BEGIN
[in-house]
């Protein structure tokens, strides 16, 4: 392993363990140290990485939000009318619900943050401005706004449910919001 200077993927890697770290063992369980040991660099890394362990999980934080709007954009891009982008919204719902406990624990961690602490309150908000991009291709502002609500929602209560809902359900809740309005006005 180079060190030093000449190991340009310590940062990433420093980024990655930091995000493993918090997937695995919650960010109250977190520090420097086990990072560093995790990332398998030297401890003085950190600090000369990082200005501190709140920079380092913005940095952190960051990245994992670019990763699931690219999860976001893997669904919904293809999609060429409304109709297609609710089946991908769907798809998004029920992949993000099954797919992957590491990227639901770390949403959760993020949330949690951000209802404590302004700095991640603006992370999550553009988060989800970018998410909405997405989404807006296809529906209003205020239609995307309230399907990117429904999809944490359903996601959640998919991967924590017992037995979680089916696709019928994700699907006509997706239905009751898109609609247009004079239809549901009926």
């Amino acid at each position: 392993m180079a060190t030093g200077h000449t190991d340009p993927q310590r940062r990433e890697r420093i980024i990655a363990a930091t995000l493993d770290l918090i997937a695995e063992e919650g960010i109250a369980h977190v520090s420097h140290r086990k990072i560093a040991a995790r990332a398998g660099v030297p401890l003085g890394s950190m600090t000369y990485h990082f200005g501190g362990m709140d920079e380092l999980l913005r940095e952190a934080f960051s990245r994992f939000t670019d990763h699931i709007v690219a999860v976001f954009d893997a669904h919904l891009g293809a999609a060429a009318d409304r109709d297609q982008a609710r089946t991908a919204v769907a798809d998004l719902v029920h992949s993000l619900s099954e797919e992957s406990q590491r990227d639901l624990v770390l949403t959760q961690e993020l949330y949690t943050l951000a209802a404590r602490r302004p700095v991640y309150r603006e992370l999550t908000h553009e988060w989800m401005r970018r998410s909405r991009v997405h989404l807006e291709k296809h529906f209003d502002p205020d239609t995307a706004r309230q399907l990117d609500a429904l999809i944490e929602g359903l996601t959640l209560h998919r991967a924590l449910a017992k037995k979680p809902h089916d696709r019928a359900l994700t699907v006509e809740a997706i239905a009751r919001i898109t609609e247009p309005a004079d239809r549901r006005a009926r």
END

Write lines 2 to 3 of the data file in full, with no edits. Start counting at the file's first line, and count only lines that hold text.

């Protein structure tokens, strides 16, 4: 392993363990140290990485939000009318619900943050401005706004449910919001 200077993927890697770290063992369980040991660099890394362990999980934080709007954009891009982008919204719902406990624990961690602490309150908000991009291709502002609500929602209560809902359900809740309005006005 180079060190030093000449190991340009310590940062990433420093980024990655930091995000493993918090997937695995919650960010109250977190520090420097086990990072560093995790990332398998030297401890003085950190600090000369990082200005501190709140920079380092913005940095952190960051990245994992670019990763699931690219999860976001893997669904919904293809999609060429409304109709297609609710089946991908769907798809998004029920992949993000099954797919992957590491990227639901770390949403959760993020949330949690951000209802404590302004700095991640603006992370999550553009988060989800970018998410909405997405989404807006296809529906209003205020239609995307309230399907990117429904999809944490359903996601959640998919991967924590017992037995979680089916696709019928994700699907006509997706239905009751898109609609247009004079239809549901009926």
């Amino acid at each position: 392993m180079a060190t030093g200077h000449t190991d340009p993927q310590r940062r990433e890697r420093i980024i990655a363990a930091t995000l493993d770290l918090i997937a695995e063992e919650g960010i109250a369980h977190v520090s420097h140290r086990k990072i560093a040991a995790r990332a398998g660099v030297p401890l003085g890394s950190m600090t000369y990485h990082f200005g501190g362990m709140d920079e380092l999980l913005r940095e952190a934080f960051s990245r994992f939000t670019d990763h699931i709007v690219a999860v976001f954009d893997a669904h919904l891009g293809a999609a060429a009318d409304r109709d297609q982008a609710r089946t991908a919204v769907a798809d998004l719902v029920h992949s993000l619900s099954e797919e992957s406990q590491r990227d639901l624990v770390l949403t959760q961690e993020l949330y949690t943050l951000a209802a404590r602490r302004p700095v991640y309150r603006e992370l999550t908000h553009e988060w989800m401005r970018r998410s909405r991009v997405h989404l807006e291709k296809h529906f209003d502002p205020d239609t995307a706004r309230q399907l990117d609500a429904l999809i944490e929602g359903l996601t959640l209560h998919r991967a924590l449910a017992k037995k979680p809902h089916d696709r019928a359900l994700t699907v006509e809740a997706i239905a009751r919001i898109t609609e247009p309005a004079d239809r549901r006005a009926r």